As many of us shiver here in the Eastern United States, mosquito season seems very far away. The mosquitoes that carry it also carry Dengue Fever and Chikungunya. Zika is a disaster for pregnant women, and the latter two are bad for everyone.
Right now, they’re close to pandemic throughout most of South and Central America, and marching towards the Caribbean and onto the US. The mosquitoes themselves don’t actually have to fly here. Instead, people are infected, come home, are bitten by a local mosquito, and then the diseases are carried to other people.
If you think this is a remote issue, and not a political one, you’re wrong on both counts.
Let’s take a look at the Constitution:
We the People of the United States, in Order to form a more perfect Union, establish Justice, insure domestic Tranquility, provide for the common defense, promote the general Welfare, and secure the Blessings of Liberty to ourselves and our Posterity, do ordain and establish this Constitution for the United States of America. (Emphasis mine)
Public Health is something that promotes general welfare, and needs to be defended. Think pandemic diseases are not something with which governments need to be involved? Can you spell Ebola? H1N1 (Swine flu) is currently pandemic in parts of Russia.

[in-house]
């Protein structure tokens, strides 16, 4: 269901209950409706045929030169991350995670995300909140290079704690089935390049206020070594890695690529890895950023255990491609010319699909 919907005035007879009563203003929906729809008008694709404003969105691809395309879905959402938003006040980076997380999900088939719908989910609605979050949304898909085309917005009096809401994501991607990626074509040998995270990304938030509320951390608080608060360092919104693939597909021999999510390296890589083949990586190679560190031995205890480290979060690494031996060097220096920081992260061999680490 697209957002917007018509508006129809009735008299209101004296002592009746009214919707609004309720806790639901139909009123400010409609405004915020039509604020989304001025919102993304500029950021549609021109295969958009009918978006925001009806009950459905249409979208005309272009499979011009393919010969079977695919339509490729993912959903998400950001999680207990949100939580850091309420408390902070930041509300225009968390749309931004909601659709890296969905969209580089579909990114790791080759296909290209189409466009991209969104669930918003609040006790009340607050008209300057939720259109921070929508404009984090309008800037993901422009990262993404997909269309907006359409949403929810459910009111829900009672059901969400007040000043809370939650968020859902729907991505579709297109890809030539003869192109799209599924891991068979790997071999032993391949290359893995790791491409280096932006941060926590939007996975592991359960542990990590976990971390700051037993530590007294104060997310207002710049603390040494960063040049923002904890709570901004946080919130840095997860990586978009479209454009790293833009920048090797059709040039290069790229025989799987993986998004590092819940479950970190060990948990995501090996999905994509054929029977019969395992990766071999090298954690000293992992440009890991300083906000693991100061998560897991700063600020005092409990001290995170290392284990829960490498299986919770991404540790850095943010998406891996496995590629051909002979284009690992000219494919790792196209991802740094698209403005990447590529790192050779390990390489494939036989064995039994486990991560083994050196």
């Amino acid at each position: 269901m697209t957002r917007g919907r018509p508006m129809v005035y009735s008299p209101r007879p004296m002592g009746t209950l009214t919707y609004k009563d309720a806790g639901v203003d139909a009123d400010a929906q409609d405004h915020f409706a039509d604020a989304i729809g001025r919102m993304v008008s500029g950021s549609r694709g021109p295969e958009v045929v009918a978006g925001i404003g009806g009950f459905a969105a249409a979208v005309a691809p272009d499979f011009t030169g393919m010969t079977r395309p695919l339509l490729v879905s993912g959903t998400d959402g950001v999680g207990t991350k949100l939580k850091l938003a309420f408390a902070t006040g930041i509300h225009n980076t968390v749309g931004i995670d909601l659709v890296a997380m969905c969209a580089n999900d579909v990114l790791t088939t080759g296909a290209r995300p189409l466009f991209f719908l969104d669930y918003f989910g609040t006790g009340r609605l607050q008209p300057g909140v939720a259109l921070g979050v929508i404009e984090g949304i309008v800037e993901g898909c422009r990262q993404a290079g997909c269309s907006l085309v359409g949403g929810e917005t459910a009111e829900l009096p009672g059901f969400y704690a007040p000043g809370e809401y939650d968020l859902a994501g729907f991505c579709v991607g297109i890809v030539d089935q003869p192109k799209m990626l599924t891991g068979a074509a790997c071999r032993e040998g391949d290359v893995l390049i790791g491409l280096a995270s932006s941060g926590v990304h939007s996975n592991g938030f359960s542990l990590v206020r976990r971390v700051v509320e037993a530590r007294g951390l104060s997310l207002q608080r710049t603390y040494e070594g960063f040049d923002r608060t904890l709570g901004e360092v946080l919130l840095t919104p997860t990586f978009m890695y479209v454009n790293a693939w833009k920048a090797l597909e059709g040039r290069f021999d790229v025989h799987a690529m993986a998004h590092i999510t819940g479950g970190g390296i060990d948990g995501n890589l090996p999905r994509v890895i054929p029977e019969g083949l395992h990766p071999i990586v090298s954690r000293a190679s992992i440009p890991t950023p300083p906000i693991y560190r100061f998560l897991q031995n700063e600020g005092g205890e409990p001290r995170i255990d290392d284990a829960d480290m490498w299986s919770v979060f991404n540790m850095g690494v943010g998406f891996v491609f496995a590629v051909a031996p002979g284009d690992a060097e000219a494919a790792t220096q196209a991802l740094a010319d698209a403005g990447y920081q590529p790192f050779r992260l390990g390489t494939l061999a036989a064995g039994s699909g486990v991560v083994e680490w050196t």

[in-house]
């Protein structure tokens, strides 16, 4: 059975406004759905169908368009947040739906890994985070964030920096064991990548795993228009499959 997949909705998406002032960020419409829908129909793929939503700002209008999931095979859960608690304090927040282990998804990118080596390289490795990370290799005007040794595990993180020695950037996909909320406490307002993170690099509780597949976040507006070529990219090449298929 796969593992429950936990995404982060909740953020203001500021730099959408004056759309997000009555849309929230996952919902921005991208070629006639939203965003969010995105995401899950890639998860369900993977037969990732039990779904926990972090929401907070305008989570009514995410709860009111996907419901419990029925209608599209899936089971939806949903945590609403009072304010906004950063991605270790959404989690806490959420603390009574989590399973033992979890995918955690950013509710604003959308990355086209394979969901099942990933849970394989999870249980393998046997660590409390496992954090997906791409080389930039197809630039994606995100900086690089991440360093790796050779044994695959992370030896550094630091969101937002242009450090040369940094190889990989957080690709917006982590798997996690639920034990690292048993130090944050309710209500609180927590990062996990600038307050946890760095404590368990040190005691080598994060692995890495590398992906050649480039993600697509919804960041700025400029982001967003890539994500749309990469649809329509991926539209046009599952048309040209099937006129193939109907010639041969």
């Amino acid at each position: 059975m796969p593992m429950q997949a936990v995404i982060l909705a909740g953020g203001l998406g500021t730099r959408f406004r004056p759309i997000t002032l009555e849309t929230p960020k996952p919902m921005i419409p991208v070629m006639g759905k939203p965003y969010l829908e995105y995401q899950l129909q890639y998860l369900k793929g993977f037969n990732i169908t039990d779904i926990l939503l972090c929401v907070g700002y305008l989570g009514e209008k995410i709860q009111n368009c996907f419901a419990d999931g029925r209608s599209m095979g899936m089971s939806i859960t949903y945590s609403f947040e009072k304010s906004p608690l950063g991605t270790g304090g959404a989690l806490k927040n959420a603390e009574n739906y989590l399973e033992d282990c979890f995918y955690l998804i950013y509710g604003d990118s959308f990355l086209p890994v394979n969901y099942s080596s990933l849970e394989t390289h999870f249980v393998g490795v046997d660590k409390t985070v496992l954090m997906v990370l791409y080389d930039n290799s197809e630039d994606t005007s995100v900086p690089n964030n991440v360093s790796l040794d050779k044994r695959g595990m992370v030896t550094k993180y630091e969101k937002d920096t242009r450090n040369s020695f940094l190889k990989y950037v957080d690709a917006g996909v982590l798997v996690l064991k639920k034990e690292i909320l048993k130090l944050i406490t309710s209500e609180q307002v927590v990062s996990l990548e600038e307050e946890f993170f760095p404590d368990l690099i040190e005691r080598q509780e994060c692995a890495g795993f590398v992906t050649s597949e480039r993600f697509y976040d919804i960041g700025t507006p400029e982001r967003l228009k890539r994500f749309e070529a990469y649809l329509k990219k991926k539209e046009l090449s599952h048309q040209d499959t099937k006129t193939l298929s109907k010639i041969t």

So what should you do? Pretty simple: this is election season. Get out and vote for people who believe in science. Things like government spending on research for vaccines and treatments. Your vote matters. And it is the people who are elected who will determine whether NIH gets funded or defunded. When it gets warm again (or if it’s warm where you live) make sure there’s no standing water on your property that could allow for mosquito breeding, but in the interim. VOTE. Work for candidates who will provide for the common defense (and I’m not talking military spending) and promote the general welfare. You can be making phone calls now for the early states, working on petition drives, and talking to your friends and family about what they’re going to do in November – not just the presidential contest but up and down the ballot.